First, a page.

Tag Archives: sa-monologues

NO!!!

How NOT to Audition: Five Key Mistakes to Avoid

There is a lot of advice out there on auditioning. A great how-to is even right HERE on this website!

But there are a few things that a ton of performers do which impede their auditioning. Here are five of them, and how to flip them into something positive:

1. THE BLITZKRIEG

Perhaps it’s mid-January to April, which means “audition season.” There are literally hundreds of shows being cast by theatres around the country, all at the same time. So on any given day, there may be five or six major auditions. And you try to hit them ALL.

I understand the “throw all the darts at the dartboard at once and hope ONE of them sticks” mentality; believe me, I’ve been there. But it just doesn’t work. You need to find the roles and shows for which you are truly competitive, and focus on those. Otherwise you will spread yourself too thin, and not give the more book-able auditions their due. In addition, you run the risk of showing yourself to casting directors as someone who doesn’t know his or her niche – which will make them dismiss you, rather than think of you for a different project.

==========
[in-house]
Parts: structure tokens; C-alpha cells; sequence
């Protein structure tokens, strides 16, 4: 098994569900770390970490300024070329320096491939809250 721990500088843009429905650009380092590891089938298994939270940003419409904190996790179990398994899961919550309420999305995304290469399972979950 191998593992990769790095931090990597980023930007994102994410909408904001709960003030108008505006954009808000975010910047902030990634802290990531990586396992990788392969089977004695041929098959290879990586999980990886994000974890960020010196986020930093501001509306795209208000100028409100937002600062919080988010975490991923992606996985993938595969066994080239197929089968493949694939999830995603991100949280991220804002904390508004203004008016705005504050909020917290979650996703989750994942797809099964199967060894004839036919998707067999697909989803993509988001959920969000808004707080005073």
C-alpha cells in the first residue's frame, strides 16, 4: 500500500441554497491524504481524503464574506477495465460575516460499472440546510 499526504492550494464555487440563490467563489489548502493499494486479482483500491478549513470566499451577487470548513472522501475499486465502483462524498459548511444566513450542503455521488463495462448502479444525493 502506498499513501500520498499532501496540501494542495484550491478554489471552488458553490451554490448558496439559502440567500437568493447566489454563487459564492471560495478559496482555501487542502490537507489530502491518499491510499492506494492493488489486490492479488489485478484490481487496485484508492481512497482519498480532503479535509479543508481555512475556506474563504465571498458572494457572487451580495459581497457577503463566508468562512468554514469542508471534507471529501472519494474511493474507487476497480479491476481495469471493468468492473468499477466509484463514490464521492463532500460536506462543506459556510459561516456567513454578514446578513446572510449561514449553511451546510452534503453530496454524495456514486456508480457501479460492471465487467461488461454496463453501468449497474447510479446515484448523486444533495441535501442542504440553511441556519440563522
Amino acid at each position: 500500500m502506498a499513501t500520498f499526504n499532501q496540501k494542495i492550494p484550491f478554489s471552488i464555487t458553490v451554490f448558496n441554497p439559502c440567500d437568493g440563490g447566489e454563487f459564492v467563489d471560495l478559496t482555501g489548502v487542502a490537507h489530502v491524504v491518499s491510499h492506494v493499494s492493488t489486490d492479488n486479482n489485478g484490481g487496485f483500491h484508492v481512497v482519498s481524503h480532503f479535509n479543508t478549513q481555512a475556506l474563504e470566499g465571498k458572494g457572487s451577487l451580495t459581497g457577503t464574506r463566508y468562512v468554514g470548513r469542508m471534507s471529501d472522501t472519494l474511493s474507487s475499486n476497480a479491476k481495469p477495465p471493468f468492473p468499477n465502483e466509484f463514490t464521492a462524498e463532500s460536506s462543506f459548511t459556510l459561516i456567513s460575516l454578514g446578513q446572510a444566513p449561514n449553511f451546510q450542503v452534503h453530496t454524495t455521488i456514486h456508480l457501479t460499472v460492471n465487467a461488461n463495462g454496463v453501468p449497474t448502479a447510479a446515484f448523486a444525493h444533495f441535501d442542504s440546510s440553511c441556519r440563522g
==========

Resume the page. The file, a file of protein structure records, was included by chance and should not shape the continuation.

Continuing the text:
Honestly, this even goes for when times are slower – choose projects to audition for that a) you’re really, truly right for, and b) you really, truly want to do. This will make you happier, and likely result in a higher audition-to-booking ratio.

2. THE UNIFORM

This is mostly one for the musical theatre ladies: DO NOT WEAR A JEWEL-TONE/FLORAL DRESS AND NUDE PUMPS. Or your LaDucas. (Unless you’re actually at a dance call.)

NO!!!

You know the look I mean – you think it makes you appear like a blank slate the director can project the image of the role on to. In reality, it’s the opposite. It’s a fairly universal truism that a casting director has decided whether or not to call you back THREE SECONDS after you walk into the room. That’s even before you hand your book to the accompanist.